3. Unreal Engine 3 uses normal mapping technology, in which the surface normals of multi-polygon objects are applied to lower-resolution geometry, creating the illusion that a simple in-game model is actually comprised of millions of polygons. The graphics engine handles how these normal maps appear on each object.
    4. In this video you’ll see a comparison between Unreal Engine 3 and CryEngine 2 Graphics.
  2. Sound Engine.
  3. Physics Engine.
    1. In these videos, you’ll see some of U3 physic power:
      1. Rigid Bodies.
      2. 50,000 barrels mass physics.
      3. Cloth physics.
      4. Joints.
  4. Input Manager.
  5. Network Infrastructure.
    1. If a single computer is running strictly as a server with no client running at the same time, it is said to be a ‘dedicated server’. Dedicated servers are generally preferred for online gaming, as the server can do its job without the added overhead of a client.
  6. UnrealScript Interpreter.

Engine Interaction

The Unreal Engine also uses a game loop, but it is an event-driven system. This means that the engine contains a list of events that the various components of the engine will need to address. These events are created by a variety of different sources, such as player inputs, data from the physics system, or when one component tries to communicate with another. Everything is passed through the system via this event list.

The benefit to this system is that each of these events is given a specific priority. This means that rather than every single aspect of the game being updated during every game cycle in a specific order, the events are processed based on importance.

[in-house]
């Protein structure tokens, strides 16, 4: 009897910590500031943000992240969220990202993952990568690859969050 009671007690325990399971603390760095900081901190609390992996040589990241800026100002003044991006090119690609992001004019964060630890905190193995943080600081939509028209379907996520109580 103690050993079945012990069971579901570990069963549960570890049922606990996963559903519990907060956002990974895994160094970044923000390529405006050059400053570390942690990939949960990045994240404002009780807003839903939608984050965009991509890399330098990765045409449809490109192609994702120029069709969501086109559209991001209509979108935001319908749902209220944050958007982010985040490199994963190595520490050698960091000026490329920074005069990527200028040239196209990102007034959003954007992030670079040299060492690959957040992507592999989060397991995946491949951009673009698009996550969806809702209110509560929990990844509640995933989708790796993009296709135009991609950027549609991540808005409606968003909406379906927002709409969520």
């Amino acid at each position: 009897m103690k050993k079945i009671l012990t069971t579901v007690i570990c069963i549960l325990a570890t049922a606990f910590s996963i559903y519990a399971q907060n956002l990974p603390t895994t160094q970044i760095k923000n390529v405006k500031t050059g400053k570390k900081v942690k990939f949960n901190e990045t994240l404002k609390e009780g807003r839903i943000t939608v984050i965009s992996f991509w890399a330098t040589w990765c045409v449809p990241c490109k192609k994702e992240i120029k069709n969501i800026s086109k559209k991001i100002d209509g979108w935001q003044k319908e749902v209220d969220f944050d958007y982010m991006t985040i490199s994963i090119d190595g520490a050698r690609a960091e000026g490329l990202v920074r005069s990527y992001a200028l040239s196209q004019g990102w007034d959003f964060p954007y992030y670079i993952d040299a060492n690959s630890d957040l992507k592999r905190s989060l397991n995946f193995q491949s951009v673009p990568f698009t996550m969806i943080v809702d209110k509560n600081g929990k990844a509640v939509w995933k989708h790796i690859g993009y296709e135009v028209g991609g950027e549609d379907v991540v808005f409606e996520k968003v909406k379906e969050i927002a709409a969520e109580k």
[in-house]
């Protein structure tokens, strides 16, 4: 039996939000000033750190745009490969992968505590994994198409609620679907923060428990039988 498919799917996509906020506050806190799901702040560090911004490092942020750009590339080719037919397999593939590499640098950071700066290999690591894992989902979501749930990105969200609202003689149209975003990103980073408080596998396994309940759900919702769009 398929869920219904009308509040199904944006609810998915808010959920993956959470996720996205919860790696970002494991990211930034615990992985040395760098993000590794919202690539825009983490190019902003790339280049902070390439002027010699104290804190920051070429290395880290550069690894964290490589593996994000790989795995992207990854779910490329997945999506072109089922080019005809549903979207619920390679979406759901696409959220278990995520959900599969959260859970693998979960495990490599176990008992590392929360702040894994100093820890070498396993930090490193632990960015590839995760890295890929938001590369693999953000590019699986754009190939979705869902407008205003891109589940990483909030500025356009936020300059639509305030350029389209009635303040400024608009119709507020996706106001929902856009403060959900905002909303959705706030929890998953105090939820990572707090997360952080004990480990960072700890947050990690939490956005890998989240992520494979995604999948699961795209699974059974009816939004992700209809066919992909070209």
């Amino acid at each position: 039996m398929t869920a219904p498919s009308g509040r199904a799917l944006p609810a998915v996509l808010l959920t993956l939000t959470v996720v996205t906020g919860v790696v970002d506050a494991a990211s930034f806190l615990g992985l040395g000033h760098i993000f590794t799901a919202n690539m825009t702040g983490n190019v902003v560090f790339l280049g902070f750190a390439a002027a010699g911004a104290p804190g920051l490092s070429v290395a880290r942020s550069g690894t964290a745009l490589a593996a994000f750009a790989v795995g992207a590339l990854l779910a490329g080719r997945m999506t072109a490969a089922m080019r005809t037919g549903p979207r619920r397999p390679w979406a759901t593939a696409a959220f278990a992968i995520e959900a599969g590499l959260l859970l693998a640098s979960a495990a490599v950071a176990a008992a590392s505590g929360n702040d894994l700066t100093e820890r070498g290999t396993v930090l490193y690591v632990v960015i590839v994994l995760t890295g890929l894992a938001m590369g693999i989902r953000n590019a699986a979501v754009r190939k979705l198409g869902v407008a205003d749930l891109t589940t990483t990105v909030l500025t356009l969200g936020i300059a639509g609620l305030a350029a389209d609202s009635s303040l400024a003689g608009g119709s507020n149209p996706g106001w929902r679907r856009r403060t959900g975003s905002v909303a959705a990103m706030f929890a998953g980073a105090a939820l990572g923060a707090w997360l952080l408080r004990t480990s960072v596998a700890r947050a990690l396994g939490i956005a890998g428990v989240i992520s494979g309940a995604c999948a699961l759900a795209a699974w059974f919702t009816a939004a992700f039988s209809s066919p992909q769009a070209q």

The key is that the most important events are processed before the non-critical ones.

At startup the engine core initializes the graphics engine, the sound engine, the physics engine, and the UnrealScript interpreter.

Game Assets

Virtually all of the data that Unreal uses is stored in a series of packages. You can think of a package as a collection of assets, such as textures, static meshes, animation data, and other key elements you will need for your game or project. Packages are often separated by the kind of assets they contain, though this is certainly not always the case. You could, for example have a package called ComputerMeshes that held nothing more than static meshes for a computer scene. However, you could also have the textures for those meshes in the package as well if you like. In the end, just think of a package as a container used to load assets into the game. All assets used in gameplay – excluding maps – are contained within packages.


Technically speaking, a map is simply a collection of various game assets that are shown to the player, many of these assets coming from several different packages. Artistically, the map is where you set the stage for your game or visualization experience.

As a matter of convenience, maps have their own package contained within them. This package is contained entirely within the level. This is nice when you have assets that need to only exist within the level and nowhere else. In most cases, though, you’ll store your assets into other packages than your level package. This is partly because if the ability to access those assets in other levels, which you cannot do for assets saved in a map’s package. Also, it’s important to keep in mind that any assets that are in the package but are not referenced in the level, they will be culled from the level’s package the next time the level is saved. For example, if you had a texture of a brick wall in the level’s package, but never actually used it in any of the materials in the level, the next time you saved that brick wall texture would be dumped from the package.

Textures and Materials

Textures are simply 2D images that are used to create materials in your levels and on other game assets.

Some textures, such as normal maps, give the illusion that the surface has much more physical detail than is actually allowed by the number of polygons. Through the use of normal maps, models that are only comprised of a few thousand polygons can appear to be constructed from millions of polys!

Static Mesh

Static meshes are optimized polygonal models which you use to decorate the vast majority of your level. In fact, most modern Unreal Engine 3 games are so completely covered in static meshes that you cannot even see the BSP geometry of the level.